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     Volume 4 Issue 14 | September 24, 2004 |

   Cover Story
   News Notes
   Slice of Life
   A Roman Column
   Time Out
   Human Rights
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   Book Review
   Dhaka Diary
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Dhaka Diary

A crow's tale
While looking outside at the sulky afternoon, I saw a crow distributing some leftovers to her two babies, which she had collected from somewhere for their afternoon meal. While she stayed on guard and let her two baby crows have the meal, one of the started dragging the other one out of the nest to have the food all by itself. Seeing this, the mother quickly gave a gentle blow on its tiny neck with her beak indicating that the two should share the food equally. Strange indeed, that even the most neglected creature in our society knows to teach it's child morality, which we often forget to teach our children being human beings.

Naome Syed, Mohammadpur

Mugging the Poor
A few days back, as I was boarding a rickshaw, the rickshaw-puller told me in a melancholy tone that he was having a very bad day. Apparently, a young man with a mobile in his hand got on his rickshaw and told him to go to mall in Mirpur 1. When they reached the location, instead of paying the rickshaw-puller, the man asked the poor rickshaw-<>wallah<> to bring out all his money. The foolish rickshaw-puller only had sixty taka on him and he handed that over to the young man. Content, the man turned and entered the mall and never returned. The rickshaw-puller also informed me that he didn't even have enough money to pay the owner of the rickshaw as rent. I wonder how someone can rob a poor soul like a rickshaw-puller. "Appearances are often deceptive." The validity of this proverb became evident to me after hearing the plight of this rickshaw-puller.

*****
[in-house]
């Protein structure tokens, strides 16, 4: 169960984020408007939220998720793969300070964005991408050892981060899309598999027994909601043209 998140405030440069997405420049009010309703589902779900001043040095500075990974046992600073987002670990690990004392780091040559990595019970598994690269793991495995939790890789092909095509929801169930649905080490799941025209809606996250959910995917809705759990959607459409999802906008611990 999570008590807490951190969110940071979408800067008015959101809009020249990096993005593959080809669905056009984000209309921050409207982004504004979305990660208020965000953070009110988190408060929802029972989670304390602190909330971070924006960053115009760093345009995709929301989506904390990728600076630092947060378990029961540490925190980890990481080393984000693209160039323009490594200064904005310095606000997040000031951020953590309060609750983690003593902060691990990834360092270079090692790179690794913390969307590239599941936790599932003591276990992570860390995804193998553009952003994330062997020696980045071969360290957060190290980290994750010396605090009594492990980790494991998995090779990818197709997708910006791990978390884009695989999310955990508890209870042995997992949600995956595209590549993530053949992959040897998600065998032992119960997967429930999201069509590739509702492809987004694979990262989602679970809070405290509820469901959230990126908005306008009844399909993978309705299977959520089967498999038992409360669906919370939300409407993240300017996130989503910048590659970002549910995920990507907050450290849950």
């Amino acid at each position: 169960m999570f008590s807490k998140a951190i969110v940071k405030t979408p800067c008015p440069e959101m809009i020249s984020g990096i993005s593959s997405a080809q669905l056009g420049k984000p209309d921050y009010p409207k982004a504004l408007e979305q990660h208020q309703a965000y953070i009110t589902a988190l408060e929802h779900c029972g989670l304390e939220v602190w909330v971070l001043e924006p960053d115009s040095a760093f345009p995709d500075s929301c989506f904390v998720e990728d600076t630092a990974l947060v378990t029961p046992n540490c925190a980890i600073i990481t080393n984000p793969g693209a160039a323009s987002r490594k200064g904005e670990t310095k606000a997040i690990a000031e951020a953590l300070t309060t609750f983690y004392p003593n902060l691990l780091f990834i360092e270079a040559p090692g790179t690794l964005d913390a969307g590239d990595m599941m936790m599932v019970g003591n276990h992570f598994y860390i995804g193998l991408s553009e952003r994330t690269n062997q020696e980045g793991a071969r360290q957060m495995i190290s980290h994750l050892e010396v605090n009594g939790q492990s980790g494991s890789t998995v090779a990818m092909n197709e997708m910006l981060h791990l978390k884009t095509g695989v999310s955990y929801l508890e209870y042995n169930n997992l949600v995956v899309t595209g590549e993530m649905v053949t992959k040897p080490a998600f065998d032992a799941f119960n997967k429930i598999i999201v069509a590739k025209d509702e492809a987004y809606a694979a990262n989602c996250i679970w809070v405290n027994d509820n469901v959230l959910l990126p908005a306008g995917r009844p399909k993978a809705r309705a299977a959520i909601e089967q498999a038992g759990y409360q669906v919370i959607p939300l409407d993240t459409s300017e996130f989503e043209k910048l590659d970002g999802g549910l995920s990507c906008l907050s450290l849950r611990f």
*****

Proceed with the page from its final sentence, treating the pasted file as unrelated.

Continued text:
Wajahat Anwar, M.A. in English, Dhaka College

Police Check point
The other day my friend was returning to campus from Farmgate. Upon reaching Khamarbari, the bus was stopped by a sergeant-escorted by a few other cops. The sergeant, kept on urging the driver for 'documents', to which the driver gave his astonishing reply, "Sir, please let me go today. Income has been very bad because of the storms and rain." Oblivious to the constant pleas, the sergeant still pressurised the driver for the 'documents'. Finally giving up, the driver took a 100-taka note and slid it with the documents for the sergeant. Upon getting what he actually wanted, the sergeant didn't even glance at the documents he had been asking for the whole time. I greatly fear that this has become an everyday affair for the police and there is nothing we can do about it.

ABM Shafiqul Islam, Dept. of English, Jahangirnagar University




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